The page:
What’s in a name?

I read an article on Shine asking women if they changed their last names when they got married.  I was surprised by the number of commenters who said they didn’t or absolutely never would–many of them even said it was a deal breaker.  Some had legitimate arguments: they were writers, doctors, entrepreneurs, etc who had built their names into powerful brands.  To change would mean having to start building their reputations practically from scratch again.  But most of the women were simply “feminists” who loudly proclaimed that it was their right to keep their name, their name was their identity, and changing it was an outdated chauvinistic practice.  And then there were the people who said the paperwork just wasn’t worth the trouble…..

For one thing, I’d never realized people had such strong feelings about this.  It’s a no-brainer for me:  when you get married, you change your name.  Really, the only situation in which I wouldn’t change my name would be if his last name was completely ridiculous and would be cruel to wish on anyone.  If that was the case, I would hope he would change his name to mine.

Personally, I don’t see changing my name as “giving up my identity.”  And I’m not “giving in” to him or “giving him control.”  It’s just a name for crying out loud.  It’s never defined who I am, and it never will, but if I’m marrying someone I’m presumably planning to spend the rest of my life with them, so doing the paperwork would be well worth not having to explain for the next 60 years that ‘yes, we’re actually married’ and ‘yes, I’m the birth mother of the children even though they have a different last name,’ etc….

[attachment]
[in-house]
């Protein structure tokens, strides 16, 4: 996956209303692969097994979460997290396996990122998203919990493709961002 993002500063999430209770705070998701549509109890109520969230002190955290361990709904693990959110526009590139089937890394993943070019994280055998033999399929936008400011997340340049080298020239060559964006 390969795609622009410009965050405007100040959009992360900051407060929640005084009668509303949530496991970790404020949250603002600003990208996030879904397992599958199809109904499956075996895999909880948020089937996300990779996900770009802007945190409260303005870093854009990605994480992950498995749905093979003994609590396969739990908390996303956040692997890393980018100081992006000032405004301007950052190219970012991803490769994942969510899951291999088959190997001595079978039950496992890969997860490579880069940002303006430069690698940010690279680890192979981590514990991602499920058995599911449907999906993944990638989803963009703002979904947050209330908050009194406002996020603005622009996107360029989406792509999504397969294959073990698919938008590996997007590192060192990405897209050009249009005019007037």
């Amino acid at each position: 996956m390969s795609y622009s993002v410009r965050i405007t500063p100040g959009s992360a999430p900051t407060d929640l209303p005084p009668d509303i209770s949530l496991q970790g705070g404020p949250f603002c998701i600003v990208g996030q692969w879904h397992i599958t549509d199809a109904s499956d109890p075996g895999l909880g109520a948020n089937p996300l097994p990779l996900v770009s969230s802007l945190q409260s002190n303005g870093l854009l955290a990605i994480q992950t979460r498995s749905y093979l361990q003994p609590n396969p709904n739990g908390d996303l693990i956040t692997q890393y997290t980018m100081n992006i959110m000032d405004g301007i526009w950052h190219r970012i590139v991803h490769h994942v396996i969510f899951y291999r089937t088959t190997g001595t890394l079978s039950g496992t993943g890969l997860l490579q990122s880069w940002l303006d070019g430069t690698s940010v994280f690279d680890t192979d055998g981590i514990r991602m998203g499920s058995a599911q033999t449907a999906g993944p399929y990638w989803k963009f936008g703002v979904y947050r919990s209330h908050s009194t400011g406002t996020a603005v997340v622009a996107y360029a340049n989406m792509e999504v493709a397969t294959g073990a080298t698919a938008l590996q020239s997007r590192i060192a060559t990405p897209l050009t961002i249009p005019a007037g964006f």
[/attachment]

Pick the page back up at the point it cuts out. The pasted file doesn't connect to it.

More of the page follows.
One Response to “What’s in a name?”

  1. wittywife Says:

    I couldn’t agree with you more.

    I get the authors, doctors, etc., to a point. You can still change your name legally but keep your professional name for business purposes.

    As far as feminists go….whatever is what I have to say to that. Their ideals and goals are a moving target. I think in so many ways, the things holding (feminist) women back are themselves, not some evil men.

    Sure, it might be an outdated practice, but so what? It’s not chauvinistic by today’s standards; it’s ritualistic, it’s traditional. Sure, your last name is called the ‘family name’ because originally it was essentially to show which family you were becoming a part of. Maybe it WAS chauvinistic back in the day because your father was giving you to a new family, but I can’t think of a man today who thinks “boy, my fiancee better take my last name so I can show people I ‘own’ her.”

    If it’s so terrible, why do so many married women in the US still change their names?

    What’s so wrong with wanting to identify with your family? What’s so wrong with wanting to share your husband’s last name and become part of his family?

    Nice post!

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